Is Wheat Intolerance Real? The Debate: Gluten vs. Glyphosate

Should you Avoid Wheat?

Two percent of the population has celiac disease, a genetic, intestinal autoimmune disease. These individuals should absolutely avoid gluten to avoid a myriad of problems including lymphoma. Another 6% of the population is intolerant to wheat-containing foods, experiencing digestive symptoms, joint pain, rashes, headaches, and mental disorders after eating these products. But are they reacting to the actual wheat protein, otherwise known as gluten, or the herbicides sprayed onto the wheat during its cultivation?

Wheat breads, baked goods, and pizza all contain gluten, the plant based protein that gives bread its elastic, chewy quality. But non-organic wheat containing products also contains glyphosate-a weed killer known for its’ toxic effects on the microbiome. This begs the following question: in non-celiac wheat-sensitive individuals, is the problem gluten or glyphosate?

Can Gluten be Beneficial?

A small clinical trial showed that gluten from organic wheat did not cause digestive issues in healthy, gluten-sensitive individuals.

Gluten is present in many whole grains including barley, oats, rye, farro, and spelt. Whole grains provide plant-based protein, nutrients, and prebiotic fiber. Regular intake of these grains may prevent the onset of chronic diseases.

Sprouted gluten digests more slowly in your body. This allows for a less rapid conversion to sugar, and for vitamins and minerals to be more easily absorbed.

What is Glyphosate?

Glyphosate, the active ingredient in Roundup, is the most commonly used herbicide for the commercial farming of wheat, soy, and corn.

Glyphosate was classified by the WHO as a probable carcinogen. It is also a known endocrine disruptor, acting at very low doses. It is also a chelator of minerals. This means that it strips nutrition from the plant itself.

What is less known about glyphosate is that it may cause a dysbiosis of the gut microbiome. Dysbiosis occurs when pathogenic or harmful bacteria accumulate and outnumber the beneficial bacteria. Dysbiosis has been associated with digestive problems, autoimmunity, mental health disorders, as well as obesity and metabolic syndrome.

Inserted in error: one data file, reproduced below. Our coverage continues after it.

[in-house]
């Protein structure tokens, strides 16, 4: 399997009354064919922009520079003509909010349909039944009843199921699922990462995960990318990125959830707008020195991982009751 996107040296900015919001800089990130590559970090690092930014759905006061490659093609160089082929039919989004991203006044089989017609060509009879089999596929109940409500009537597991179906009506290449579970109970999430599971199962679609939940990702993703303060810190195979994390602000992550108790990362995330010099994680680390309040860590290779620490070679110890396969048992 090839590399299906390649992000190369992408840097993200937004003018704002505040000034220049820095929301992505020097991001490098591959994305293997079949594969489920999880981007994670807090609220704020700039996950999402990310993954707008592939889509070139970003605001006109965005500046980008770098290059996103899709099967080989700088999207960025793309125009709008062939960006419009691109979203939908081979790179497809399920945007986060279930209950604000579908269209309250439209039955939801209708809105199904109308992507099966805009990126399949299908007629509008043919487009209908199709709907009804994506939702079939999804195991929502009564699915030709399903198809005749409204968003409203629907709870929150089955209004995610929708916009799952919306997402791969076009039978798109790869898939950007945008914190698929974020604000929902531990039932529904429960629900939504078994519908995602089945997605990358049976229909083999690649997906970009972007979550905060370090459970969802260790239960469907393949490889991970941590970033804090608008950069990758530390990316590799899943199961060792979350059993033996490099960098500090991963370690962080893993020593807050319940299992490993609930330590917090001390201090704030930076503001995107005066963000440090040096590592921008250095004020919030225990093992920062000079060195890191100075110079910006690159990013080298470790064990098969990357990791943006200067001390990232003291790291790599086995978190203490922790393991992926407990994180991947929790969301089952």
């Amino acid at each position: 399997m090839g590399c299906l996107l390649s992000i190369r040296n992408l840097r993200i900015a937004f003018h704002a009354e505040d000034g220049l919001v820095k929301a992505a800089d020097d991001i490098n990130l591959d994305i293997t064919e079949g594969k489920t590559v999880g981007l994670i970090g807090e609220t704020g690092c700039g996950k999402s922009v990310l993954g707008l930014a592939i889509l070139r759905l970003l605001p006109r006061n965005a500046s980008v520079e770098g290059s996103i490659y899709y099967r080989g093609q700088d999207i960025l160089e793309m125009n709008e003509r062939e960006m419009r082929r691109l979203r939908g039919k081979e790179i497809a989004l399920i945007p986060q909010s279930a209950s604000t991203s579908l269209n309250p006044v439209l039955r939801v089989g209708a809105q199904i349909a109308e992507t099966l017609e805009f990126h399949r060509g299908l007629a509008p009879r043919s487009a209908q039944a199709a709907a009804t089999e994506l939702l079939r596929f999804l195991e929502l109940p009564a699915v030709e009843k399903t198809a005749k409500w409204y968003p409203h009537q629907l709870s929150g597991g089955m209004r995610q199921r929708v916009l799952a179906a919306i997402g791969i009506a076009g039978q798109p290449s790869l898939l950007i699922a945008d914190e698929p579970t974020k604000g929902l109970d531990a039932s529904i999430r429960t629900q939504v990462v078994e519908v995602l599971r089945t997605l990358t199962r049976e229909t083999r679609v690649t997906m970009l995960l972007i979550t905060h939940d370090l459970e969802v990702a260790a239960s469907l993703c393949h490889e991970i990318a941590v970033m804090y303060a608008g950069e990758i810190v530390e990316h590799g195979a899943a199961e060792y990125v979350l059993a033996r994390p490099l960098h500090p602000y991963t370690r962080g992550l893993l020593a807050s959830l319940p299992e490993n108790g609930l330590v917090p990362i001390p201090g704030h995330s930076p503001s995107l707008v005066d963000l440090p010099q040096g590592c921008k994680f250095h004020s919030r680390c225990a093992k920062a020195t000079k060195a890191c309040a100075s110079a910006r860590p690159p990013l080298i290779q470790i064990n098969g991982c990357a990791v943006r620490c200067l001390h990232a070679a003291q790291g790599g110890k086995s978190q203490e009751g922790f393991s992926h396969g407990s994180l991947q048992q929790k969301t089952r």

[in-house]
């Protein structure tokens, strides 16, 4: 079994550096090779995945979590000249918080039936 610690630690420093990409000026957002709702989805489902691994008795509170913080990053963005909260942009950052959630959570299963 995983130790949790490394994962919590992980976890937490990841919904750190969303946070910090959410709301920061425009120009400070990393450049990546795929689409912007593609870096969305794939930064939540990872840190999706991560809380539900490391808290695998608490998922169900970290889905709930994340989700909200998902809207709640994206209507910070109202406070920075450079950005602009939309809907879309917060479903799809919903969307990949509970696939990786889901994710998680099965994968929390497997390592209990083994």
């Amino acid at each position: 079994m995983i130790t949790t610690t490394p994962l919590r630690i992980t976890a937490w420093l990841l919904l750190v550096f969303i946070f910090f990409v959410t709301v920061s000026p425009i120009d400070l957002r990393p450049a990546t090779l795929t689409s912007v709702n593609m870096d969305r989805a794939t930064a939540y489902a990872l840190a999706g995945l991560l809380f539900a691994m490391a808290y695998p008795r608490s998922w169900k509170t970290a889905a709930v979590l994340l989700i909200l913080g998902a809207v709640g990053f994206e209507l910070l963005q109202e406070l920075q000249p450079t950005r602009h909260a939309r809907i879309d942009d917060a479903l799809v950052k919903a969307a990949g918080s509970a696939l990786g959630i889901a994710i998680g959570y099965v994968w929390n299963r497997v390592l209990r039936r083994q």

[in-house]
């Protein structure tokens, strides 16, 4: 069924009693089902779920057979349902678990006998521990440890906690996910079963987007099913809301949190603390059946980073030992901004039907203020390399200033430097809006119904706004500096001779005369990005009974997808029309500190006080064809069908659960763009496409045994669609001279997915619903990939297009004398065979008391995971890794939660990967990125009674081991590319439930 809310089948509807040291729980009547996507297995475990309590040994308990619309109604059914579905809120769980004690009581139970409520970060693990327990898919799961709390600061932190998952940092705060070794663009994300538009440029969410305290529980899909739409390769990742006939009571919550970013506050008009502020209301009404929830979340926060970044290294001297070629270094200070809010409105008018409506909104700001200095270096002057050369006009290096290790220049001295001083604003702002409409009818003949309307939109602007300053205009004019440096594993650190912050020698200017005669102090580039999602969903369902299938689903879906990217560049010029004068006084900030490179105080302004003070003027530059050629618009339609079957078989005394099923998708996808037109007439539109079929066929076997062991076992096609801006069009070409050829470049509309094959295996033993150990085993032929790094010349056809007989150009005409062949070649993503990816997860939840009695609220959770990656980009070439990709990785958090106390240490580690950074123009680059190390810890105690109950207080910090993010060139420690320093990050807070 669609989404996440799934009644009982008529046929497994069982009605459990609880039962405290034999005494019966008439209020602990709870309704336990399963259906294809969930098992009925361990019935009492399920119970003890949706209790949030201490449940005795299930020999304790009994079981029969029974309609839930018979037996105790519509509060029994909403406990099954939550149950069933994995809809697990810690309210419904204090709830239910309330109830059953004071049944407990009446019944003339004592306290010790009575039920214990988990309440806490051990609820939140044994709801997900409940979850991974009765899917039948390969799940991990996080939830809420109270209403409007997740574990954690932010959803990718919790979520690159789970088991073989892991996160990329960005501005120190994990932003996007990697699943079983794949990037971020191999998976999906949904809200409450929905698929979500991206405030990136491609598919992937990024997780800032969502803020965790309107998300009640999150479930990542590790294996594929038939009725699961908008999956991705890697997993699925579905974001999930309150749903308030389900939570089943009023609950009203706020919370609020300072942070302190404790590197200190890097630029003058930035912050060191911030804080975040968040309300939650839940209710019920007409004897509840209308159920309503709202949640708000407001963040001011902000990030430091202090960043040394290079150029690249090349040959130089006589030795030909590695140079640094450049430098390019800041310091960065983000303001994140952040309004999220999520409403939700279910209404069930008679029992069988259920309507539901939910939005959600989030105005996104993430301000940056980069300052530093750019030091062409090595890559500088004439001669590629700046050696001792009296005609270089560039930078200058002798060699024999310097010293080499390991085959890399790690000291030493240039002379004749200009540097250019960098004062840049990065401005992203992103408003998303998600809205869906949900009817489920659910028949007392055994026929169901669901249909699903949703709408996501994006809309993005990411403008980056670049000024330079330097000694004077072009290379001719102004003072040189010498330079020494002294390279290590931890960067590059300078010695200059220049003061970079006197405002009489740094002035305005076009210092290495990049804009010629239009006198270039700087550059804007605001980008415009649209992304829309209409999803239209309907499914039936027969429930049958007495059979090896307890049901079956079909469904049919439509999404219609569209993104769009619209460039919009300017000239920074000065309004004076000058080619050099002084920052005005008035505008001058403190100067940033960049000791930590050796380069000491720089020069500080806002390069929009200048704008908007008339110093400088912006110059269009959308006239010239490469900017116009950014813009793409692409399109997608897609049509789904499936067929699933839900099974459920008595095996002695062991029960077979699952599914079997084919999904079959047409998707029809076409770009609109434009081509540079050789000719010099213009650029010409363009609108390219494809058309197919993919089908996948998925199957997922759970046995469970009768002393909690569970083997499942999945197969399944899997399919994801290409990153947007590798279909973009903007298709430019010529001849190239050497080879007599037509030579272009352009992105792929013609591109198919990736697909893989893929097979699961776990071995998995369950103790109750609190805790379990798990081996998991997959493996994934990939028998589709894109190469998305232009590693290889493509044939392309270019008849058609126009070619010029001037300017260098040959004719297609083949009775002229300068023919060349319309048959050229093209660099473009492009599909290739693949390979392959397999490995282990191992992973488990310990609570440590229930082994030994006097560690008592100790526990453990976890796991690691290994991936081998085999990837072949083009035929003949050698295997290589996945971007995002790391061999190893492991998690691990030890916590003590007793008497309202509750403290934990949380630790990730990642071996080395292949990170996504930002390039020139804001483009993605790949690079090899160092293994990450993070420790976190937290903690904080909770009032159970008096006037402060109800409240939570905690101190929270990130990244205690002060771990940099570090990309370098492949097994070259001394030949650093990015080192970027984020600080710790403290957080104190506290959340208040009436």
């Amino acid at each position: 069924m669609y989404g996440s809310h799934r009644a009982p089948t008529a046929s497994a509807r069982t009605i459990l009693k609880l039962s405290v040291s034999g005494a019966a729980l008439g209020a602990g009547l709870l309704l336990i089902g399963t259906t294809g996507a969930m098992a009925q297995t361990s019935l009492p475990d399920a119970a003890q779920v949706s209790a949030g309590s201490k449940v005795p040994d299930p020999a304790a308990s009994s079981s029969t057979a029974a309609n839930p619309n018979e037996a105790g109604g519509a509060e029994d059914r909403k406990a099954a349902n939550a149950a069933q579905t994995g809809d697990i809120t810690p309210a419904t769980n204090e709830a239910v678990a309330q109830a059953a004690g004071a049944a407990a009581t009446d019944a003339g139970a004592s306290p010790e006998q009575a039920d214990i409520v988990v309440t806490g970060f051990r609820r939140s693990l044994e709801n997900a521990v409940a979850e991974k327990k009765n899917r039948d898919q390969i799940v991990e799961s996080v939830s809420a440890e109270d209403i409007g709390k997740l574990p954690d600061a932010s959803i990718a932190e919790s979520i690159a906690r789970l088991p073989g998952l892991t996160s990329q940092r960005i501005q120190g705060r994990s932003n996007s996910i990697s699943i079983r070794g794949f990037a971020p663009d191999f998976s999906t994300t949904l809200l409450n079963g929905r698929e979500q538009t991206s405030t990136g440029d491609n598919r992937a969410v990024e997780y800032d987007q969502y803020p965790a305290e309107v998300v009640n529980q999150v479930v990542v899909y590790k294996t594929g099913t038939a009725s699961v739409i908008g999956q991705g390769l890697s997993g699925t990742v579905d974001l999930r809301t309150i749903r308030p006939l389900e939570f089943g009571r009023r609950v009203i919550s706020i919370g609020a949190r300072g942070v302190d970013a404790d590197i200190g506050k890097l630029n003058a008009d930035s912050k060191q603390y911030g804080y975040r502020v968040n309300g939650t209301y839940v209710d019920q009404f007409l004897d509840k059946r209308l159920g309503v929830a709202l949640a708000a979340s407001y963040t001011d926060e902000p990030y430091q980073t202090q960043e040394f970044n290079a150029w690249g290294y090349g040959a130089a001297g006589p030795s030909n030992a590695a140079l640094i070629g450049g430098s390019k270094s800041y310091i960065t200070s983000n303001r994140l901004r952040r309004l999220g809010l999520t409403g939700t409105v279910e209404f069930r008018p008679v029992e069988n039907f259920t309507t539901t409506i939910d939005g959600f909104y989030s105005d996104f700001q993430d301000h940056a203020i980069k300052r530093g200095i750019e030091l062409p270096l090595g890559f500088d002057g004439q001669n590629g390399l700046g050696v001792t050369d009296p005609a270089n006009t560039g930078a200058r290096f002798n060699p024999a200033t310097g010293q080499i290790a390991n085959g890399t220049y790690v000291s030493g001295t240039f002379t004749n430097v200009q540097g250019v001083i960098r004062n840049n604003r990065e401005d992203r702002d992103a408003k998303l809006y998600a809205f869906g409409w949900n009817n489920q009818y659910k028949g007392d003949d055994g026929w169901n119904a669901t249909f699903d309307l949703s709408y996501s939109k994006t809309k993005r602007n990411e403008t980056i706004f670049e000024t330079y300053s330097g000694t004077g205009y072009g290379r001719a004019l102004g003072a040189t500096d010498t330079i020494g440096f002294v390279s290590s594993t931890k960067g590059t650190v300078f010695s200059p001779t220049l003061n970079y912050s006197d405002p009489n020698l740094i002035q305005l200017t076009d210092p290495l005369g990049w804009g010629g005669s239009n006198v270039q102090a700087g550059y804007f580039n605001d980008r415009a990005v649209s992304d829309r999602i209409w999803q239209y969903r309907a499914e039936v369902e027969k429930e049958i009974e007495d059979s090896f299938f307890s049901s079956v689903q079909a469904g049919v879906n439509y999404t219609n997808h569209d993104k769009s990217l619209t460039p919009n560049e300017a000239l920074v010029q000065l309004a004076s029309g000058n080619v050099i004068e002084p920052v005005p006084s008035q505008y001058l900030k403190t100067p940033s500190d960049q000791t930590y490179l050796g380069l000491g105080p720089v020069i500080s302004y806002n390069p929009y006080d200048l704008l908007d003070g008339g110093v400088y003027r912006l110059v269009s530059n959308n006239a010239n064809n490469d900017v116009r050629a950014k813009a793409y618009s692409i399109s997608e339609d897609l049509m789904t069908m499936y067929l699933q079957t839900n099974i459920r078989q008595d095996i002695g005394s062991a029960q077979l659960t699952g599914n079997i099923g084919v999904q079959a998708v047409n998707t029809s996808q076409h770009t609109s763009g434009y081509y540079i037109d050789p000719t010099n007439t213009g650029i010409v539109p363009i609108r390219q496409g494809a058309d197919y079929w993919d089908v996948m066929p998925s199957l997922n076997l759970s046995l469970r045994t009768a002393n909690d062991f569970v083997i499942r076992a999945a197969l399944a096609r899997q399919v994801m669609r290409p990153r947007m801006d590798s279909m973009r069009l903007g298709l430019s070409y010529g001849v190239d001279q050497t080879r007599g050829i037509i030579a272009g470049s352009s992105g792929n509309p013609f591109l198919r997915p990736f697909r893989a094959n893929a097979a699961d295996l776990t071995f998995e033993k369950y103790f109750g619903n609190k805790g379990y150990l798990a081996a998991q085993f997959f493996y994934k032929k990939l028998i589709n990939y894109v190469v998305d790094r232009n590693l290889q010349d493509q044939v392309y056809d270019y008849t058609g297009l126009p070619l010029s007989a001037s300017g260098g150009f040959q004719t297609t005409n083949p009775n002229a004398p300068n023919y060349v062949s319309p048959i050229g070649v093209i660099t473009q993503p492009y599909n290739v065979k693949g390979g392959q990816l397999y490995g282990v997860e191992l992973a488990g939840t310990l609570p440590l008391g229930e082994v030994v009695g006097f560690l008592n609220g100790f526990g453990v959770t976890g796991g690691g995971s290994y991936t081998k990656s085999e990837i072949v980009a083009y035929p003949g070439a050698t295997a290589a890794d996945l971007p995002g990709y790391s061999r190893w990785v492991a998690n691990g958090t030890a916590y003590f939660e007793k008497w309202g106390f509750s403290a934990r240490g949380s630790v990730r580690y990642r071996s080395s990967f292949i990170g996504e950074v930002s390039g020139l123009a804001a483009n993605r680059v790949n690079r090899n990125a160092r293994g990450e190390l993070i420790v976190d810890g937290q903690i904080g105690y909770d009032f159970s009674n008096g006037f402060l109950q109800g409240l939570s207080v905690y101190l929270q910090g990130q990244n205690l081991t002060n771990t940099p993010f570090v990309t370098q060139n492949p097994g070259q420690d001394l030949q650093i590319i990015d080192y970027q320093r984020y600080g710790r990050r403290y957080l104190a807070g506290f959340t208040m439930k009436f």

Perhaps gluten-sensitivity is related to glyphosate-induced gut dysbiosis, not sensitivity to gluten itself?

If you have celiac disease, you must avoid gluten. If you are sensitive to wheat, avoiding gluten may be a good idea. But recent studies highlight the role of glyphosate, not the gluten itself, as the possible offender. More research is needed to figure this out.

In the meantime, if you would like to eat less gluten but still enjoy baked goods, choose organic whole grain or legume flours over heavily processed gluten-free products.

The recipe below highlights the use of chickpea flour in a savory, oven-baked pancake popular in Provence. Both crispy and rich with olive oil, it is typically served warm from the oven as an afternoon snack, or combined with salad for a light meal.

Kitchen-Prescription Recipe:

Socca Chickpea Pancake

Socca Chickpea Pancake-adapted from Mark Bittman’s recipe for Farinata, from the New York Times

One cup of chickpea flour
One cup of filtered drinking water
1 teaspoon of sea salt
½ teaspoon of ground black pepper
One medium red onion, thinly sliced
2 teaspoons of chopped fresh thyme leaves
Grated zest of one organic lemon
4-6 tablespoons of olive oil

Preheat the oven to 450°, and place a 10 inch cast-iron skillet on the middle rack. Combine the chickpea flour, water, 2 tablespoons of olive oil, sea salt, and ground pepper in a mixing bowl, and whisk until smooth, thin batter forms. Set aside. Pour 2 tablespoons of olive oil into another sauté pan, and heat over medium flame. Sauté the onions for 8 to 10 minutes, or until golden brown. Stir in the thyme leaves and lemon zest, and then scrape the onion mixture into the batter. Carefully pour the batter into the hot cast iron skillet, and bake for 10 minutes. Brush the top of the pancake with the remaining olive oil. Broil for 2 to 3 minutes, or until browned and crispy on top. Cut into wedges, and serve warm.

Medical Mentions:

Store organic and legume-based flowers in the refrigerator. Unlike commercial white flour which has been stripped of fiber and minerals, these organic alternatives are full of nutrition and can easily go rancid.

Processed gluten-free products often have excessive sugar, food additives, and saturated fats. Read the labels carefully to see what you are actually eating.

3 Comments Add yours

  1. Krista Grant says:

    Very informative article! I’ve been gluten free for several years. Interesting to think that it could be the glyphosate instead of the wheat that I react to. Looking forward to trying this recipe.

  2. Claudia Huter says:

    Thanks so much! Great article

  3. John says:

    interesting. I was gluten free for years and it solved many health issues. I moved overseas and suddenly didnt need to be gluten free. The moment i returned to the US all my gastro issues related to gluten returned.

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